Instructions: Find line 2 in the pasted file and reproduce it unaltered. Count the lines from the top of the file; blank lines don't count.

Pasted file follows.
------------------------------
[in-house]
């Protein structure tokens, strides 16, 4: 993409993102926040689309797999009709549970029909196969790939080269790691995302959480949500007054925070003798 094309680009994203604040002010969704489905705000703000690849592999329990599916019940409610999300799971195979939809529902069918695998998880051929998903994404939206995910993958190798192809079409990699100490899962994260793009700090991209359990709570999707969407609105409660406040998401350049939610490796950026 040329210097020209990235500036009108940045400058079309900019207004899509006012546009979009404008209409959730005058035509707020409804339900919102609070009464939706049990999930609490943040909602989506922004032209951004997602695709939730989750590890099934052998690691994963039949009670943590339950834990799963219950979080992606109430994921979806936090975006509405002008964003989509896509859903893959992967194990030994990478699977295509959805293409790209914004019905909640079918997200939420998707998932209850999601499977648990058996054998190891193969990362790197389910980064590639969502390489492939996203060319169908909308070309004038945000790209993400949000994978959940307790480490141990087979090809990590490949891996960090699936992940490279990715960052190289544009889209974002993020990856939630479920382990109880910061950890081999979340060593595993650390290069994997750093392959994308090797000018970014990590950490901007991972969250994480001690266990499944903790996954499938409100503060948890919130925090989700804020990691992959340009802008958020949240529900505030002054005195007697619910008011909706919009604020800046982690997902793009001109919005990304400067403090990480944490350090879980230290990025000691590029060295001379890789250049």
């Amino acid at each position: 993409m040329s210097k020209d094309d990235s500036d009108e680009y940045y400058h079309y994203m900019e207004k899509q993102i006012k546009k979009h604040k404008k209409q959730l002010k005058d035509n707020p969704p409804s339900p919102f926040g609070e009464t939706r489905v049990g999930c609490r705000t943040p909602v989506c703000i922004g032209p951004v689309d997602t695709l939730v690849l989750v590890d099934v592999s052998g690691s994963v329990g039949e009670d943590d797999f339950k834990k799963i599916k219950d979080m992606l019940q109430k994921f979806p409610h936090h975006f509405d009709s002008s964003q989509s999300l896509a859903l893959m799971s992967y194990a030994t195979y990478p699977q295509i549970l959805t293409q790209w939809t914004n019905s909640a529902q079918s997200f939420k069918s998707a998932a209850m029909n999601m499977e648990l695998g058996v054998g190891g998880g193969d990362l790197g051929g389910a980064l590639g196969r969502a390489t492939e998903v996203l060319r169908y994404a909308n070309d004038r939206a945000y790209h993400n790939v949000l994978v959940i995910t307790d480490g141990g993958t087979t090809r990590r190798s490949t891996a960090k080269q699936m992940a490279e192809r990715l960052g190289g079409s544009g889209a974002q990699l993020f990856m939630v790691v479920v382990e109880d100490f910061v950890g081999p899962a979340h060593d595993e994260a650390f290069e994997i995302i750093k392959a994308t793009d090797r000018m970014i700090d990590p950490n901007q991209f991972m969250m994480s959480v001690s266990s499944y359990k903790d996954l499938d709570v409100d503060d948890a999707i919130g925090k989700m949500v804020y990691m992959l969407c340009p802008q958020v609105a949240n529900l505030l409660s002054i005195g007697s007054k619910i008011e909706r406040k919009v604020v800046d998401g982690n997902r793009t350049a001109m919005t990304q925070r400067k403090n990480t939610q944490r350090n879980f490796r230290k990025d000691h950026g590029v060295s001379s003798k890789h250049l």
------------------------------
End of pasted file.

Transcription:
């Protein structure tokens, strides 16, 4: 993409993102926040689309797999009709549970029909196969790939080269790691995302959480949500007054925070003798 094309680009994203604040002010969704489905705000703000690849592999329990599916019940409610999300799971195979939809529902069918695998998880051929998903994404939206995910993958190798192809079409990699100490899962994260793009700090991209359990709570999707969407609105409660406040998401350049939610490796950026 040329210097020209990235500036009108940045400058079309900019207004899509006012546009979009404008209409959730005058035509707020409804339900919102609070009464939706049990999930609490943040909602989506922004032209951004997602695709939730989750590890099934052998690691994963039949009670943590339950834990799963219950979080992606109430994921979806936090975006509405002008964003989509896509859903893959992967194990030994990478699977295509959805293409790209914004019905909640079918997200939420998707998932209850999601499977648990058996054998190891193969990362790197389910980064590639969502390489492939996203060319169908909308070309004038945000790209993400949000994978959940307790480490141990087979090809990590490949891996960090699936992940490279990715960052190289544009889209974002993020990856939630479920382990109880910061950890081999979340060593595993650390290069994997750093392959994308090797000018970014990590950490901007991972969250994480001690266990499944903790996954499938409100503060948890919130925090989700804020990691992959340009802008958020949240529900505030002054005195007697619910008011909706919009604020800046982690997902793009001109919005990304400067403090990480944490350090879980230290990025000691590029060295001379890789250049």